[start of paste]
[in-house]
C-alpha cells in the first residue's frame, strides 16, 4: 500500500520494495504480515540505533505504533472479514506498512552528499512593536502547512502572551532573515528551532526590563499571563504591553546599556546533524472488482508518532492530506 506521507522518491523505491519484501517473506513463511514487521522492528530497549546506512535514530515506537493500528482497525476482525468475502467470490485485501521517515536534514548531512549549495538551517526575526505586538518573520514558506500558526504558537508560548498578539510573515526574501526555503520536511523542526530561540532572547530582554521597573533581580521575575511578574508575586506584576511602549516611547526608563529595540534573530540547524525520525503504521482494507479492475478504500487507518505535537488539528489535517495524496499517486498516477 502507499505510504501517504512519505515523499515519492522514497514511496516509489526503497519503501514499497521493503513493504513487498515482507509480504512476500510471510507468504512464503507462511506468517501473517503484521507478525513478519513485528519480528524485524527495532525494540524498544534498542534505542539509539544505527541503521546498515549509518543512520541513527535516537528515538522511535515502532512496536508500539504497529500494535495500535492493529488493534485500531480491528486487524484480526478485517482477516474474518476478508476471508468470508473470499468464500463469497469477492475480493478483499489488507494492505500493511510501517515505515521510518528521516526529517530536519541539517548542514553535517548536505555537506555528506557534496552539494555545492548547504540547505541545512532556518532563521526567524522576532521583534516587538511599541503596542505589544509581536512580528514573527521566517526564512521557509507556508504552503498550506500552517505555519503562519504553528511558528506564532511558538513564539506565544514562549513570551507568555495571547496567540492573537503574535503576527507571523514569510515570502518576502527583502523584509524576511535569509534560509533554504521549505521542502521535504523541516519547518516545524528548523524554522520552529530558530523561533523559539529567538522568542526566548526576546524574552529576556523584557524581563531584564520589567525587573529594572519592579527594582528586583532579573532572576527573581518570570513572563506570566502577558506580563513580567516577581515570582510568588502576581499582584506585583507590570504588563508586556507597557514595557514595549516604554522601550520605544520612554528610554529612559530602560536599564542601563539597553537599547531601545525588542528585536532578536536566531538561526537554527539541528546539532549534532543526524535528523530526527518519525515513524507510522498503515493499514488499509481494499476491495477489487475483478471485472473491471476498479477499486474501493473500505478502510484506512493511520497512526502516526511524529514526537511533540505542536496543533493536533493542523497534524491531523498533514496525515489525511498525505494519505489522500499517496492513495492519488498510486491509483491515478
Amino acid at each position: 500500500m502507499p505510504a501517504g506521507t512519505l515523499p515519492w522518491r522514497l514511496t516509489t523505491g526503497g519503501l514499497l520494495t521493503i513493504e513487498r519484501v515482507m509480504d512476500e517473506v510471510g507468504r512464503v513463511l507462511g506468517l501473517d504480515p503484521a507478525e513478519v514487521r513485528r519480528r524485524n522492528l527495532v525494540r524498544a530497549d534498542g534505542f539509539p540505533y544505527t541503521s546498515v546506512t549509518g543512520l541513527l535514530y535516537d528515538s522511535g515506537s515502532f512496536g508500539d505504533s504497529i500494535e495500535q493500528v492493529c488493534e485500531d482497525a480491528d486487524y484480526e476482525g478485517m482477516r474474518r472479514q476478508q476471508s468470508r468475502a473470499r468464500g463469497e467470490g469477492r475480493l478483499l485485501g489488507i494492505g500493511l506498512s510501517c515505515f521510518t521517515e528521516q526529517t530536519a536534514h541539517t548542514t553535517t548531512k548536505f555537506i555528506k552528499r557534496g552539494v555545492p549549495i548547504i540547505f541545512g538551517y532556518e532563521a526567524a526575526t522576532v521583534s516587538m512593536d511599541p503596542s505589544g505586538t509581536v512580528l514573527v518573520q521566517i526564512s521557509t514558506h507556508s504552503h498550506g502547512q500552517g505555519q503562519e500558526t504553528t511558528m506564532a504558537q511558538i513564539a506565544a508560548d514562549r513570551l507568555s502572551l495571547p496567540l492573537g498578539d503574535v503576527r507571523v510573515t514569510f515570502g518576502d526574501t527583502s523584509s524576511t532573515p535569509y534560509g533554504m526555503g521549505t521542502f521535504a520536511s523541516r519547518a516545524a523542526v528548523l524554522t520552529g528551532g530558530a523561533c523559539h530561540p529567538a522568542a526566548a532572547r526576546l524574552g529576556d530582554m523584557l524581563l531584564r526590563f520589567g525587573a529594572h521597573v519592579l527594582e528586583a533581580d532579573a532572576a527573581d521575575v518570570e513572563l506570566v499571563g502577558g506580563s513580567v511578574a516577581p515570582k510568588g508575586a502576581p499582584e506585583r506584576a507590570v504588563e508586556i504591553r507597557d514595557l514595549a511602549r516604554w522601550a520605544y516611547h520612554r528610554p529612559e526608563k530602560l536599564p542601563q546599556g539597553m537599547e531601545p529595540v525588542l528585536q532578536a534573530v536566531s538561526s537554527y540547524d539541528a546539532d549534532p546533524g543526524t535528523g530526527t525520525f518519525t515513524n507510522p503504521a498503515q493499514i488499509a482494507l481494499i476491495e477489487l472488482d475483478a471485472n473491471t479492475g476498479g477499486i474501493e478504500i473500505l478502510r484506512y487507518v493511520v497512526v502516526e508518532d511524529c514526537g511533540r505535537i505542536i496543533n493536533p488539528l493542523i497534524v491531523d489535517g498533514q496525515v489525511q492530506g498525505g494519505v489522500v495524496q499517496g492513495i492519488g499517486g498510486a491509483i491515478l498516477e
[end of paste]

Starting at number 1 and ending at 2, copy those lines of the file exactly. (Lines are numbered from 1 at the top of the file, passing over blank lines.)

[in-house]
C-alpha cells in the first residue's frame, strides 16, 4: 500500500520494495504480515540505533505504533472479514506498512552528499512593536502547512502572551532573515528551532526590563499571563504591553546599556546533524472488482508518532492530506 506521507522518491523505491519484501517473506513463511514487521522492528530497549546506512535514530515506537493500528482497525476482525468475502467470490485485501521517515536534514548531512549549495538551517526575526505586538518573520514558506500558526504558537508560548498578539510573515526574501526555503520536511523542526530561540532572547530582554521597573533581580521575575511578574508575586506584576511602549516611547526608563529595540534573530540547524525520525503504521482494507479492475478504500487507518505535537488539528489535517495524496499517486498516477 502507499505510504501517504512519505515523499515519492522514497514511496516509489526503497519503501514499497521493503513493504513487498515482507509480504512476500510471510507468504512464503507462511506468517501473517503484521507478525513478519513485528519480528524485524527495532525494540524498544534498542534505542539509539544505527541503521546498515549509518543512520541513527535516537528515538522511535515502532512496536508500539504497529500494535495500535492493529488493534485500531480491528486487524484480526478485517482477516474474518476478508476471508468470508473470499468464500463469497469477492475480493478483499489488507494492505500493511510501517515505515521510518528521516526529517530536519541539517548542514553535517548536505555537506555528506557534496552539494555545492548547504540547505541545512532556518532563521526567524522576532521583534516587538511599541503596542505589544509581536512580528514573527521566517526564512521557509507556508504552503498550506500552517505555519503562519504553528511558528506564532511558538513564539506565544514562549513570551507568555495571547496567540492573537503574535503576527507571523514569510515570502518576502527583502523584509524576511535569509534560509533554504521549505521542502521535504523541516519547518516545524528548523524554522520552529530558530523561533523559539529567538522568542526566548526576546524574552529576556523584557524581563531584564520589567525587573529594572519592579527594582528586583532579573532572576527573581518570570513572563506570566502577558506580563513580567516577581515570582510568588502576581499582584506585583507590570504588563508586556507597557514595557514595549516604554522601550520605544520612554528610554529612559530602560536599564542601563539597553537599547531601545525588542528585536532578536536566531538561526537554527539541528546539532549534532543526524535528523530526527518519525515513524507510522498503515493499514488499509481494499476491495477489487475483478471485472473491471476498479477499486474501493473500505478502510484506512493511520497512526502516526511524529514526537511533540505542536496543533493536533493542523497534524491531523498533514496525515489525511498525505494519505489522500499517496492513495492519488498510486491509483491515478